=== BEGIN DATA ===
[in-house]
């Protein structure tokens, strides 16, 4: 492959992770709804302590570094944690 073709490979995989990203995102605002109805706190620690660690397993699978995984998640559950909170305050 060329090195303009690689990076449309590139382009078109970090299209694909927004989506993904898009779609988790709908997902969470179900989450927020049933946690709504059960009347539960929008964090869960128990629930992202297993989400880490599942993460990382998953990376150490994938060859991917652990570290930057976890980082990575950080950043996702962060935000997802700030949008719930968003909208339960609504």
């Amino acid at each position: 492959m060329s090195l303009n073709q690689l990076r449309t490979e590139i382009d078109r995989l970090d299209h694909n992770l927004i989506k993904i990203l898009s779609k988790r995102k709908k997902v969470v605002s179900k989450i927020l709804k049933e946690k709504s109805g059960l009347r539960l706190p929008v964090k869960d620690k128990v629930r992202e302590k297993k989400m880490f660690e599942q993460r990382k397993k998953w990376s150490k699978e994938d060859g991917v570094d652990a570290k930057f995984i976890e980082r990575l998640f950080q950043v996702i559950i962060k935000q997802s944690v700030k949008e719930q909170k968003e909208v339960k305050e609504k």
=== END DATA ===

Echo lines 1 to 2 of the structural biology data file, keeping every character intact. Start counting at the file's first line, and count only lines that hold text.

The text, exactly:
[in-house]
């Protein structure tokens, strides 16, 4: 492959992770709804302590570094944690 073709490979995989990203995102605002109805706190620690660690397993699978995984998640559950909170305050 060329090195303009690689990076449309590139382009078109970090299209694909927004989506993904898009779609988790709908997902969470179900989450927020049933946690709504059960009347539960929008964090869960128990629930992202297993989400880490599942993460990382998953990376150490994938060859991917652990570290930057976890980082990575950080950043996702962060935000997802700030949008719930968003909208339960609504």